India need not worry much on the bilateral trade despite US president Donald Trump's protectionist stance, given that the South Asian country's trade deficit with America is insignificant. This, when compared to huge deficits that the US runs with China, Germany and even Mexico.
However, India has cause for concern on the visa front since it derives about 60 percent of its software revenues from the US and Canada, according to a DBS Bank economist.
America's trade deficit with India was $1.8 billion in November 2016, much lower than China ($28.4 billion), Japan ($5.7 billion), Mexico ($5.7 billion) and Germany ($5.3 billion) according to provisional data published by the US Bureau of Economic Analysis on January 6, 2017.
"This suggests India will not be the foremost in the US' protectionist radar. But the bigger stickling point will be service trade flows, as US and Canada make up for 60% of India's software exports," Radhika Rao, economist, group research, DBS Bank, said in a note on Wednesday.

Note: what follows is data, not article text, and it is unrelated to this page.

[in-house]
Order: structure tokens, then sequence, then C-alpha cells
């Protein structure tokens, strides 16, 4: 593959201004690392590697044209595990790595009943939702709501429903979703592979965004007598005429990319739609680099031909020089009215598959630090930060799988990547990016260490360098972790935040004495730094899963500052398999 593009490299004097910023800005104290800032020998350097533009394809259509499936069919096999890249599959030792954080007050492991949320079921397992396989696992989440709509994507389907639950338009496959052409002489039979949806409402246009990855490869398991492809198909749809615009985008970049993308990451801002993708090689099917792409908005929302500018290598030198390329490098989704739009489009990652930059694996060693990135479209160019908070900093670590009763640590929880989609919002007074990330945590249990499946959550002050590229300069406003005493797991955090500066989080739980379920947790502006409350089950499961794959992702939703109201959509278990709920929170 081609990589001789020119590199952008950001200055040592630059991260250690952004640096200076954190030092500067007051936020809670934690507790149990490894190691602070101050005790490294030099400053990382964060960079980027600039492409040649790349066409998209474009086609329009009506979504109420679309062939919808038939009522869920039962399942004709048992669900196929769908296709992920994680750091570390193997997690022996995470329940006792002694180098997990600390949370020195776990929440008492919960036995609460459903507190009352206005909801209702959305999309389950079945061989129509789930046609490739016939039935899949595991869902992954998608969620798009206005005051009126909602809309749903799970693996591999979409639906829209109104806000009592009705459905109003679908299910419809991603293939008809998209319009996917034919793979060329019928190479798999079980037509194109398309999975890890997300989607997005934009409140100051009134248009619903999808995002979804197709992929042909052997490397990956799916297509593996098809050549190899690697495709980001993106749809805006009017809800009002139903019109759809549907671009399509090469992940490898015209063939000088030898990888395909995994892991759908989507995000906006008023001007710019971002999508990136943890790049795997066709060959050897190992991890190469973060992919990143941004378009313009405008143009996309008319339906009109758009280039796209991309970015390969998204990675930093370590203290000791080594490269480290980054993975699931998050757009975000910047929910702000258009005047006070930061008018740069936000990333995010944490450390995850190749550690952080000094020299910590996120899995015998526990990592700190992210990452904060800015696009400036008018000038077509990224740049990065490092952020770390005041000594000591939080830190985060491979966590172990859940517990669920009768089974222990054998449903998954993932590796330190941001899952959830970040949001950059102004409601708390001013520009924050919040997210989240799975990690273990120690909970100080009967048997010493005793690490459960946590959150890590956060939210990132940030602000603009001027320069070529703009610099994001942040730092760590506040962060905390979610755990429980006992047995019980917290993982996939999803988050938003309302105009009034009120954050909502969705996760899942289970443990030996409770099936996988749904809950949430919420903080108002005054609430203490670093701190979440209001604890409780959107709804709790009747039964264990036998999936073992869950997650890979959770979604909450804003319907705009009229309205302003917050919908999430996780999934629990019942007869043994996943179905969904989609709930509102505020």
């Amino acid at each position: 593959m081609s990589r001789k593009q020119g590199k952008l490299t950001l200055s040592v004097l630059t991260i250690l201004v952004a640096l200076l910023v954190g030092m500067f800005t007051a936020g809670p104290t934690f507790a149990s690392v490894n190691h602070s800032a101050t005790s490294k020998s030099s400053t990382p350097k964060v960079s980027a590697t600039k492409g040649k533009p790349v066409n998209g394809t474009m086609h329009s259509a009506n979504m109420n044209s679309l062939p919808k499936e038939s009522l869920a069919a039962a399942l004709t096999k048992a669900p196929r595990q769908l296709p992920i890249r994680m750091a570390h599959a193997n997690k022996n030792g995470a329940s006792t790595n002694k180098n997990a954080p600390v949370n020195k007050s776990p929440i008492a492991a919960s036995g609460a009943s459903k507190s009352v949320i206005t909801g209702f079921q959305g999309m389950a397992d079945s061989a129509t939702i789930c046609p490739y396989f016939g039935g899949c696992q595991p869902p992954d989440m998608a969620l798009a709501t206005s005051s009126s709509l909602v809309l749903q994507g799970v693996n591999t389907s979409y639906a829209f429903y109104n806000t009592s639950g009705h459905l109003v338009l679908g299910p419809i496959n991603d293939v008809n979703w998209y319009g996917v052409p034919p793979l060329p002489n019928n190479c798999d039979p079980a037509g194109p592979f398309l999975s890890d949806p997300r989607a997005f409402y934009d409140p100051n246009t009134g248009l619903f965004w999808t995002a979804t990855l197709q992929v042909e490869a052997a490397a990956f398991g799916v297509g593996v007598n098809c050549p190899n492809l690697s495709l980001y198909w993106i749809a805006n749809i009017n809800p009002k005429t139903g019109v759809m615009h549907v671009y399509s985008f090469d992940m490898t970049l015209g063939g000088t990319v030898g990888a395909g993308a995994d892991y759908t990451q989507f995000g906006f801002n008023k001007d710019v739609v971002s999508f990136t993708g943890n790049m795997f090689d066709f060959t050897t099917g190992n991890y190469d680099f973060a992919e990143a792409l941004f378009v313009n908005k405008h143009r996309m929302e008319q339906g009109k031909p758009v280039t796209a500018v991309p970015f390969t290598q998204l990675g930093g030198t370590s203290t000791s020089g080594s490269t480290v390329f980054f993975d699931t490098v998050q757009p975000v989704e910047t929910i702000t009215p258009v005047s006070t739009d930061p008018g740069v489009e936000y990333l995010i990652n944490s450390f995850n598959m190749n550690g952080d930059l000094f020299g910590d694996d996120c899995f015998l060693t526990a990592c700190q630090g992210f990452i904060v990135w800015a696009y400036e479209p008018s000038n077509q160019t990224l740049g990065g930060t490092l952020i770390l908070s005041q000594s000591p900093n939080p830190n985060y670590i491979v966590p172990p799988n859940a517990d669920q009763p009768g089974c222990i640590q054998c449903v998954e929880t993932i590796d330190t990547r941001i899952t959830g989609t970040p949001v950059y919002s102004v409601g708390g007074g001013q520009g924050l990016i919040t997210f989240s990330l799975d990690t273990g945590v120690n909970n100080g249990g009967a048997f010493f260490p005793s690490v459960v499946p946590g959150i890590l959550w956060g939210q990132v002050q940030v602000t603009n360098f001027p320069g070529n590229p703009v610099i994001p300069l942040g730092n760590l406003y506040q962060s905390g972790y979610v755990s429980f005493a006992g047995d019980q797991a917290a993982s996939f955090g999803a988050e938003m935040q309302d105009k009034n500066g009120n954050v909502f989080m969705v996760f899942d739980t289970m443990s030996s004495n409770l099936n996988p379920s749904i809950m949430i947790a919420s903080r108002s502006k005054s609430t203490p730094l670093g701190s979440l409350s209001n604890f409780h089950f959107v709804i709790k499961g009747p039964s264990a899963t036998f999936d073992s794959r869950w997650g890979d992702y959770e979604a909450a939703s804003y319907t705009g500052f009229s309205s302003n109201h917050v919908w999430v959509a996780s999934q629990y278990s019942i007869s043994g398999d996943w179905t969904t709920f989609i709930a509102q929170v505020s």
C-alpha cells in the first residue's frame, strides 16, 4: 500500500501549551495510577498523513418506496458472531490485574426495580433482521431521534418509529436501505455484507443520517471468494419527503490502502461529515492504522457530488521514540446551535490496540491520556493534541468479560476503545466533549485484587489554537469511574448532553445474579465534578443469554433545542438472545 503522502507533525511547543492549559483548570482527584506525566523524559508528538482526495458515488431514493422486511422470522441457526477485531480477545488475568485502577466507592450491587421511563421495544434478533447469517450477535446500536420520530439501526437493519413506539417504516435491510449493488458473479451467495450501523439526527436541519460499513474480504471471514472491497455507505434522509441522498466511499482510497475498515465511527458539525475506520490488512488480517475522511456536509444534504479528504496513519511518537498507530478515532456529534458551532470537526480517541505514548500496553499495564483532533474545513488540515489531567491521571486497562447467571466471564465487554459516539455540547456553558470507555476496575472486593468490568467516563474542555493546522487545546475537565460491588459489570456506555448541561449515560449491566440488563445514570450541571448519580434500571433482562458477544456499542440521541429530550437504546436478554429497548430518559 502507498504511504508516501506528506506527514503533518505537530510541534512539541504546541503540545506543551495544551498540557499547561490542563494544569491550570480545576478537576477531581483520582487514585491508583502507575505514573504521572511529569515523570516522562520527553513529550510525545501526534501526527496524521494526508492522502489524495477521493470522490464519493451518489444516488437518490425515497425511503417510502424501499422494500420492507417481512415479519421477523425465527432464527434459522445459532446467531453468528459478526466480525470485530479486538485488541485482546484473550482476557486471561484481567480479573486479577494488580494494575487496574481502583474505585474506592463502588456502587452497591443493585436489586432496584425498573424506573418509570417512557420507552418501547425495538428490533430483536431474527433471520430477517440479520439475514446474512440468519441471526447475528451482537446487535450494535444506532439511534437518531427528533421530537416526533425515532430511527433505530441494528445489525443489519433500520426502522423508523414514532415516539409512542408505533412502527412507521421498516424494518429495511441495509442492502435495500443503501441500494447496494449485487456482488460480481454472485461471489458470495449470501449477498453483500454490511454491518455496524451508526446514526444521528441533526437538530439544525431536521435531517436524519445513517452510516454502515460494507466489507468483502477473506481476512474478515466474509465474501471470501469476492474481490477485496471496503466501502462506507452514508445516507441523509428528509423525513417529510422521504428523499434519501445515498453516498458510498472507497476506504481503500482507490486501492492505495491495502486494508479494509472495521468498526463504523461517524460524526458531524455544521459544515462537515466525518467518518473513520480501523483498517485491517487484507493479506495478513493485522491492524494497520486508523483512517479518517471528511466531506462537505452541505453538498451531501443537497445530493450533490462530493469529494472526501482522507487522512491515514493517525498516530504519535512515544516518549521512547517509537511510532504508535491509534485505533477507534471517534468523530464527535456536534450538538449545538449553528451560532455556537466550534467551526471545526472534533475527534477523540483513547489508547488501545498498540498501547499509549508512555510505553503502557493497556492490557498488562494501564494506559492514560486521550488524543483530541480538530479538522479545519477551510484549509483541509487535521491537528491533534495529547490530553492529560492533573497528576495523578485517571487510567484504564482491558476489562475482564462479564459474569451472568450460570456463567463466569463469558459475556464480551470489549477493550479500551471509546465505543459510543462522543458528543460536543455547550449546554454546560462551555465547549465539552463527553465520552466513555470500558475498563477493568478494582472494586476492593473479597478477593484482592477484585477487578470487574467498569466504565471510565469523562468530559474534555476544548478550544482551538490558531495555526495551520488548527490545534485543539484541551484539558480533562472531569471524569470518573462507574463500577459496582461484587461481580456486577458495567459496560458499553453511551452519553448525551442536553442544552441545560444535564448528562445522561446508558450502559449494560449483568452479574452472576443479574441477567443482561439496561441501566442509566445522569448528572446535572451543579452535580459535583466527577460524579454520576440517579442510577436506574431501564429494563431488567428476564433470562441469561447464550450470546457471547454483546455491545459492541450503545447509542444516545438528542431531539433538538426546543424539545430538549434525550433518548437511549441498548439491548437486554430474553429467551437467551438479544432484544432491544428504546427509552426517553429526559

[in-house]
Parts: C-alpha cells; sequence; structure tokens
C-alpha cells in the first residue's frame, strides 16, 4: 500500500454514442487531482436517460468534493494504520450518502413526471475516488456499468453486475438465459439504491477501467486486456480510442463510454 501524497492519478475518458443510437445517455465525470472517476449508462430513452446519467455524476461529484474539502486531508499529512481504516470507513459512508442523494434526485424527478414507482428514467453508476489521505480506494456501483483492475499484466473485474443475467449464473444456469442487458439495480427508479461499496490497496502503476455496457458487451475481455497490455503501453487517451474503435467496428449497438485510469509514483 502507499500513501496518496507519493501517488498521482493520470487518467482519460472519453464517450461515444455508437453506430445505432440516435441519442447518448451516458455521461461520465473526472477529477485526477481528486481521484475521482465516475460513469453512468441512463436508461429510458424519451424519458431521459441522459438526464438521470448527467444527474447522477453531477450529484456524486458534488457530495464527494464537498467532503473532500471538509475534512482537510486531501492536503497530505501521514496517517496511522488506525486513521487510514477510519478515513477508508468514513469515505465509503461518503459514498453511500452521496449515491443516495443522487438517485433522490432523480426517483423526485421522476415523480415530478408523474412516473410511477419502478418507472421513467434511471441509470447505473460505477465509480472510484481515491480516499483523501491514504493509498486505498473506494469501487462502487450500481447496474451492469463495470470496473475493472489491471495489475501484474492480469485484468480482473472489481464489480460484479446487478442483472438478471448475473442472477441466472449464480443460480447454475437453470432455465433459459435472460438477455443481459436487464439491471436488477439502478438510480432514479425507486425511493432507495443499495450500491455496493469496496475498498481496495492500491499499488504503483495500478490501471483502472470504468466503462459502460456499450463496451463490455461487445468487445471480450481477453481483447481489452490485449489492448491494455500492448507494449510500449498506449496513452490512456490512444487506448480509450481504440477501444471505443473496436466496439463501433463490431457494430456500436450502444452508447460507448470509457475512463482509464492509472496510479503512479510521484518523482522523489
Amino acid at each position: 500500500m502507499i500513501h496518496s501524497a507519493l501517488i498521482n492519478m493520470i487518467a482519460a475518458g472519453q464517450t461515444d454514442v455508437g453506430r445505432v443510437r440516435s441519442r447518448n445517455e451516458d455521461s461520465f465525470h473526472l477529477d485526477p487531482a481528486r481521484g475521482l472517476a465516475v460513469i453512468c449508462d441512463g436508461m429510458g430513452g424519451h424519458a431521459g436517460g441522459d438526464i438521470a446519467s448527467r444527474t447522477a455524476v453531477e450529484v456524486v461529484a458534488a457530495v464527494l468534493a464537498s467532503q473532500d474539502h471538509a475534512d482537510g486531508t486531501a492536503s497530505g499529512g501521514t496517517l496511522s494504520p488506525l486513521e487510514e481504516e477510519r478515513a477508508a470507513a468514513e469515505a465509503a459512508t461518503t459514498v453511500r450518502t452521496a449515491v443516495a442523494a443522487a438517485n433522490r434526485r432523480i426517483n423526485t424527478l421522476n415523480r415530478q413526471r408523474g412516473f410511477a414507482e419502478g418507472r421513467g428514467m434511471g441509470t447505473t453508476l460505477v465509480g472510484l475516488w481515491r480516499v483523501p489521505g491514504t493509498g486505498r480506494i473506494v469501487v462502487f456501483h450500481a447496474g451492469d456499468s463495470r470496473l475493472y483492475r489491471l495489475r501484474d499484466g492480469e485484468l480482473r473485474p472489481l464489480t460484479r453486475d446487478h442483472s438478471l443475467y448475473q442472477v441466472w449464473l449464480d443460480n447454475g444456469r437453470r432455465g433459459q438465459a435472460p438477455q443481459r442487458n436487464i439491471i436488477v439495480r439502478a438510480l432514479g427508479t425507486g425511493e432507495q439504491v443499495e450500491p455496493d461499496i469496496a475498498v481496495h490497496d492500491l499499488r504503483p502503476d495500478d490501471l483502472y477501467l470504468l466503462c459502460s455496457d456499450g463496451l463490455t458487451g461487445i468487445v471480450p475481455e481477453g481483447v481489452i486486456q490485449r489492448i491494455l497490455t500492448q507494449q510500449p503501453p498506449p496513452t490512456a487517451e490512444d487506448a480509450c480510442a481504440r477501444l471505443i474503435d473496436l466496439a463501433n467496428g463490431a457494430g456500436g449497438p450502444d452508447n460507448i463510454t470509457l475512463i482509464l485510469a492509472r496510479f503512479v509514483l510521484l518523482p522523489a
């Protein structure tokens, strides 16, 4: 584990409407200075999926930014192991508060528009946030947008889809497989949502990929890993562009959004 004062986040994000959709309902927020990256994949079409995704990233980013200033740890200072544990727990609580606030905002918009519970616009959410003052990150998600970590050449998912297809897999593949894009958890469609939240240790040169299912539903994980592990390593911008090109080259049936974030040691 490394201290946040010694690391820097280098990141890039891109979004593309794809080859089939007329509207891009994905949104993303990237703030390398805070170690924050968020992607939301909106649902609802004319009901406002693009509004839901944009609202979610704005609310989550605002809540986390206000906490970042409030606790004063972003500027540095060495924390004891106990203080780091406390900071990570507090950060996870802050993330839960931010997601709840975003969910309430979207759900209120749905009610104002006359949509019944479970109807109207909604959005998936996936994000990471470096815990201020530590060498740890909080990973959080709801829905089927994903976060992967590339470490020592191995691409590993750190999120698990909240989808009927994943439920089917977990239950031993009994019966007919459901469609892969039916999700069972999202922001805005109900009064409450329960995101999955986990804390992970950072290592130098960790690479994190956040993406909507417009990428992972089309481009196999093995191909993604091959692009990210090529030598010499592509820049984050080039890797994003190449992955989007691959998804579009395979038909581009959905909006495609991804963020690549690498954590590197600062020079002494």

The looming threat of curbs on H-1B visa that are mostly utilised by Indian IT companies remains a significant threat, she said.
"Bulk of the India-based operations overseas is to meet local business (territorial needs), with these investments at risk if operations of such foreign affiliates is curtailed or visa restrictions are imposed. There are indications that fresh legislation might be introduced in the coming weeks, which will hurt the issuance of fresh non-immigrant visas," Rao wrote in her note.
Remittances could be hit
Another matter that India needs to factor in is the likely drop in remittances by non-resident Indians (NRIs), should there by a disruption due to visa restrictions. "Remittances and service trade receipts from the US make up close to 2.8% of (India's) GDP, playing an important role for the balance of payment dynamics," the economist said.
A study by Pew Research Center said that remittances by NRIs living in the US stood at $11 billion in 2015. The overall remittances by NRIs across the world was $69 billion in 2015.